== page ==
The Nature of Man

It’s almost always sunny in Philadelphia, but this Saturday afternoon was overcast with a cool, comfortable breeze.  Garret and Joseph walked down Poplar Street toward 2nd.

“What’s this place?” Joseph asked.  He pointed to a series of outdoor, tent covered tables and a food cart.

“Don’t know, looks like that old late night hot dog stand.”

“Let’s check it out, I’m hungry.”

They discovered La Copine Brunch Cart, ordered breakfast sandwiches and flatbread, and sat along a wooden fence.

“How can you argue with me about this?  I have thousands of years of evidence on my side,” Garret insisted, stubborn as usual.

“But there’s one key point you seem to overlook.”

“What point?  In all of recorded history you have war.  The fall of Babylon, the Greek and Roman Empires, the Crusades, etcetera etcetera.  India versus Pakistan, Iran versus Iraq . . . terrorism!  The IRA, the ETA, al qaeda . . . the list goes on and on.  How can you argue?”

“I don’t have to argue.”

“Of course you don’t, and you shouldn’t because it’s pointless.  The nature of man is evil.  We’re a bellicose species.”

Near their table, a little girl perhaps two years old ran in circles, laughing aloud, chasing after nothing at all as her parents ate brunch and laughed too.

Joseph nodded in their direction, indicating to Garret that he should notice the little girl if he hadn’t already.  “You think she’s got an evil nature, Garret?”

“The kid?  No.”

“Right.  Not sure how we get into all these wars or become terrorists, but people aren't just born evil.  Look at a child and you know.  Circumstances affect us and choices are made, but there's nothing absolute about our nature.”

Garret didn’t respond, he just took another bite of his sausage, egg, and cheese sandwich, a silent concession.


  1. The piece is a little flimsier than your previous stories since it's just an excuse for this argument and only hits the superficial talking points: that people have done bad things, but don't always do bad things and aren't necessarily evil as kids. What caught me is your apparent conclusion that we fail on our own, but that failure is not in our nature. I'm uncertain exactly what you mean by it. It might be a good topic for a proper essay, or as something you could unpack in another piece fiction on the blog.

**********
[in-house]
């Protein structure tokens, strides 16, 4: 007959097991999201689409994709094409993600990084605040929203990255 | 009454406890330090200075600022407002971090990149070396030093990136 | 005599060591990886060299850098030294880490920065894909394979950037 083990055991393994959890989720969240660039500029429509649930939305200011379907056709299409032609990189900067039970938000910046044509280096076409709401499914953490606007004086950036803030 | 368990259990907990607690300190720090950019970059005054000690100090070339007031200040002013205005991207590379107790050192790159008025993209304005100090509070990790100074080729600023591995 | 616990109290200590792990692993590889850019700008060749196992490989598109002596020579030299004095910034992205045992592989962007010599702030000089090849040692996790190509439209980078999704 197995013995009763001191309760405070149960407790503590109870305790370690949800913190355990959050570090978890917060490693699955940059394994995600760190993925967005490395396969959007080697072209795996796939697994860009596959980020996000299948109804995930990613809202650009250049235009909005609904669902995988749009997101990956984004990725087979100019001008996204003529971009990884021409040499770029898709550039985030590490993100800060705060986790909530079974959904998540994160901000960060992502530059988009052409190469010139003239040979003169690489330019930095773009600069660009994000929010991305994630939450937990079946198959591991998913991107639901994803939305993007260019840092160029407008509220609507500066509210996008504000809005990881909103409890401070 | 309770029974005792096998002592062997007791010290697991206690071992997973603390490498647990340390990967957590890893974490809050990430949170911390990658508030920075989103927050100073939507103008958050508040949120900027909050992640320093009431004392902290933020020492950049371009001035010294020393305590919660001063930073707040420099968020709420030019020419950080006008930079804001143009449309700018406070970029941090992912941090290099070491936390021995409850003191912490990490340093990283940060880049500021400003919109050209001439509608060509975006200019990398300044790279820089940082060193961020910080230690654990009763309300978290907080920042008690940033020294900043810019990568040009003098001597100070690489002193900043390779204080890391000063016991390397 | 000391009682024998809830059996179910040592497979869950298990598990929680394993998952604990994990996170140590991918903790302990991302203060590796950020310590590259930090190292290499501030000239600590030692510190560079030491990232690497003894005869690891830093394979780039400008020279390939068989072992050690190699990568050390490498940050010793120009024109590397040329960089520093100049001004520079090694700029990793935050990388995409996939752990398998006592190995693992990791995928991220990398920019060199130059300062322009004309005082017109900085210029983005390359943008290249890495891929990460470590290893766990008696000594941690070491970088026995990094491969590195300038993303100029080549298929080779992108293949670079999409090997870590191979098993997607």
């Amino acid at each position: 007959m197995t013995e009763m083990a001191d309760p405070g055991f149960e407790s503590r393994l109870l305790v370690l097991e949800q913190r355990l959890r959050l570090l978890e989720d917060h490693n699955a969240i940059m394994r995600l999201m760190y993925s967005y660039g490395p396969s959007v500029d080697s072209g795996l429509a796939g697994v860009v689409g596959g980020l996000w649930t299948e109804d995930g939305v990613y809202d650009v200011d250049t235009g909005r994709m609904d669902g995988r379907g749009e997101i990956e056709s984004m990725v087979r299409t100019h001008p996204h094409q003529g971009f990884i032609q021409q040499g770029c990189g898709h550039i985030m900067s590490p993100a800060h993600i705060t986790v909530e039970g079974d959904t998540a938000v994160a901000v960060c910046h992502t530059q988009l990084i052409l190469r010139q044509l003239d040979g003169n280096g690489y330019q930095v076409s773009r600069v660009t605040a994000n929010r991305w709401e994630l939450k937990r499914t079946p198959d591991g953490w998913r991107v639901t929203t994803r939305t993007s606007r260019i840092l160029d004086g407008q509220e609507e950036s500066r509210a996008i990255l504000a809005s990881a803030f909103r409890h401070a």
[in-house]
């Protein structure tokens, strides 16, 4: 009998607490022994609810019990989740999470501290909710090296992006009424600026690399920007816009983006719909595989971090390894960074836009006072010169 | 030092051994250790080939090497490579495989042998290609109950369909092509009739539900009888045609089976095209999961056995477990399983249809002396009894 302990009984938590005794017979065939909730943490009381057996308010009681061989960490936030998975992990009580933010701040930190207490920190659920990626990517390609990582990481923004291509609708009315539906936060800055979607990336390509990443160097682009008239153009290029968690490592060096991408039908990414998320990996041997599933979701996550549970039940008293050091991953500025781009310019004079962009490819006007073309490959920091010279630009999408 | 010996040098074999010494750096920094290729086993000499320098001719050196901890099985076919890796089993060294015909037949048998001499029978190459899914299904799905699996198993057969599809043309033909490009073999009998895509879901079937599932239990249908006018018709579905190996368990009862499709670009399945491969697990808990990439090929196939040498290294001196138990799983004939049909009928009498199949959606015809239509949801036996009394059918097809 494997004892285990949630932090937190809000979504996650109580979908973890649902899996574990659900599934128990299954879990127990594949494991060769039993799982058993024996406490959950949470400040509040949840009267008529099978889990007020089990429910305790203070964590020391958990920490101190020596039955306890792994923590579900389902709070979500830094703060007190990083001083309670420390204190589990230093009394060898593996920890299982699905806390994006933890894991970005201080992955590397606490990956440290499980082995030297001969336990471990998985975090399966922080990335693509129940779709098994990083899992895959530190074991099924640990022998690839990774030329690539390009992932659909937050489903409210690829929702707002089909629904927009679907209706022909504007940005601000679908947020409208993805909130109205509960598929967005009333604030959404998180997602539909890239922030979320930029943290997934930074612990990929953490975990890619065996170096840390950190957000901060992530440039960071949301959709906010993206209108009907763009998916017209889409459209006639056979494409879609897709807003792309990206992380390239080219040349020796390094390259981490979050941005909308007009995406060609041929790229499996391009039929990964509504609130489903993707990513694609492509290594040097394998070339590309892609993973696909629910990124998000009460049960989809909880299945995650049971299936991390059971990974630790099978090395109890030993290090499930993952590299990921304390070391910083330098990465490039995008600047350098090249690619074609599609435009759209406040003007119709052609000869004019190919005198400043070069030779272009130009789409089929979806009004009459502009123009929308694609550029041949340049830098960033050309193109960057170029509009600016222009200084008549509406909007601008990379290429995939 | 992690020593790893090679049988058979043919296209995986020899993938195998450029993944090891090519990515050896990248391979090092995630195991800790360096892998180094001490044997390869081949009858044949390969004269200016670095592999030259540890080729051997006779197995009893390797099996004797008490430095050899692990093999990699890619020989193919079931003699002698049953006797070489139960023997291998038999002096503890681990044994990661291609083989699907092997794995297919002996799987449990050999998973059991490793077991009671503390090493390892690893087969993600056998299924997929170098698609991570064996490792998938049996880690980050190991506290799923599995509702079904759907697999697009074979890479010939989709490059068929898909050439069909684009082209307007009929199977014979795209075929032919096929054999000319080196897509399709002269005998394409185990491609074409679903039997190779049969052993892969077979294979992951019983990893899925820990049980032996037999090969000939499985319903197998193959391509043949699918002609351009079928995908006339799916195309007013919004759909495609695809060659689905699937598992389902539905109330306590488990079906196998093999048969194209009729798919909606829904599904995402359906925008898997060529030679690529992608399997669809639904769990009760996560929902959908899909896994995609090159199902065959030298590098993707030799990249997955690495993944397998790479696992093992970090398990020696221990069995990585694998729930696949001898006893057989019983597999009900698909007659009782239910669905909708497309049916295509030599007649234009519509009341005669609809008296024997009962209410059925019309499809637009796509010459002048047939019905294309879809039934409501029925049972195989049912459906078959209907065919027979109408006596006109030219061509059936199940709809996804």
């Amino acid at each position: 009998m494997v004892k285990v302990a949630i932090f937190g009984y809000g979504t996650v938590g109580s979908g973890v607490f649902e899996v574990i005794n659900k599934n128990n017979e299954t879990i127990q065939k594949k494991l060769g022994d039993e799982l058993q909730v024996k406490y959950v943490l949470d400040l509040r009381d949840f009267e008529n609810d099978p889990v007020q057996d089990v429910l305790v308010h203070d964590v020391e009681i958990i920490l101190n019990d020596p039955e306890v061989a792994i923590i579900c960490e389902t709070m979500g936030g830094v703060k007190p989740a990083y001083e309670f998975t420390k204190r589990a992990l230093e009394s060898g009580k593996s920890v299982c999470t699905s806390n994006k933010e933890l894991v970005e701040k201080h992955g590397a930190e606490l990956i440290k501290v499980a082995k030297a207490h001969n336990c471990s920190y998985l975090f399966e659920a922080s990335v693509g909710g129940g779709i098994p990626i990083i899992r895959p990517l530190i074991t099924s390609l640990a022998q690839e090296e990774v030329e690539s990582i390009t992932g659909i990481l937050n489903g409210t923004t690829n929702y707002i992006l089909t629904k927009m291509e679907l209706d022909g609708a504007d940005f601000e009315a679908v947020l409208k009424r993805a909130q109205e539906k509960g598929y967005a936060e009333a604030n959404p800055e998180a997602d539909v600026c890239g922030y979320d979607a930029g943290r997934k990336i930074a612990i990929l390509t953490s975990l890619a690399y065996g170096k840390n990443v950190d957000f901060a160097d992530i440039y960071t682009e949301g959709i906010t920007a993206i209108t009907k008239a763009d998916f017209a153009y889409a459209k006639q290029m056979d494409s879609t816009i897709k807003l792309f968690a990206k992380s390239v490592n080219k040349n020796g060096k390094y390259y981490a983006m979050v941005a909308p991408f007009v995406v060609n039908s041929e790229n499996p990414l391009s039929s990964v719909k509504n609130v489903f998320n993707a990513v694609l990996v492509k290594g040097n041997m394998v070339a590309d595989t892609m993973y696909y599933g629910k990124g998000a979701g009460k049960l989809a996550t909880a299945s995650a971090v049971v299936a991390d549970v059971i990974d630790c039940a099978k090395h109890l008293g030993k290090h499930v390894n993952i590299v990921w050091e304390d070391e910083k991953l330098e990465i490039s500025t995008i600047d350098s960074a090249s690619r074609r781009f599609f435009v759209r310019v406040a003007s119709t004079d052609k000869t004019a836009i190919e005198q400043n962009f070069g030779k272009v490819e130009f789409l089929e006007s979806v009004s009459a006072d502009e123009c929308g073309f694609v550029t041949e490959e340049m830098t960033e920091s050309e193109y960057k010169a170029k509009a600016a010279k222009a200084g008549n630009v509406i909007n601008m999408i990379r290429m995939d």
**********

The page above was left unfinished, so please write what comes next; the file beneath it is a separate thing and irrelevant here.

2. Karen, thanks for the comment, hope you enjoyed the read.

    John, clearly you're right that although the title of the piece is "The Nature of Man," the snippet of conversation herein only just touches on the topic. Maybe I'll write a follow up story, thanks for the suggestion.

  3. Richard, I much admire anyone who can convey so much with (nearly) dialogue alone. Well done!

  4. Chris, thanks for the support, I appreciate it.

    Deanna, thanks for the positive feedback, please stop by any time. I look forward to reading your #fridayflash this weekend.

  5. You just know these two guys won't really leave the argument at that, They both seem to have right, and wrong in their viewpoints. :)

  6. I enjoyed reading this post,. Why haven't I discovered you before? ^__^

    It may have only been a snippet of a conversation, but it touched on something much deeper. This could even be a never ending arugment.

  7. I enjoyed this story and thought you did a good job with the dialogue. The ending, to me, had a bit of paradox to it, but I think that was the point. Nice job.

  8. I don't agree with them since the kid could quite easily grow up to become "evil". It's the old nature vs nurture argument. You could definitely explore this in a longer piece.

  9. Steve, you're probably right, they'll probably continue this discussion.

    Helen, thanks for the comment. I'm really glad you found my blog and enjoyed the story!

    Chuck, thanks for mentioning the ending and for the praise, I appreciate it.

    Icy, you're right, the kid has her whole life ahead of her.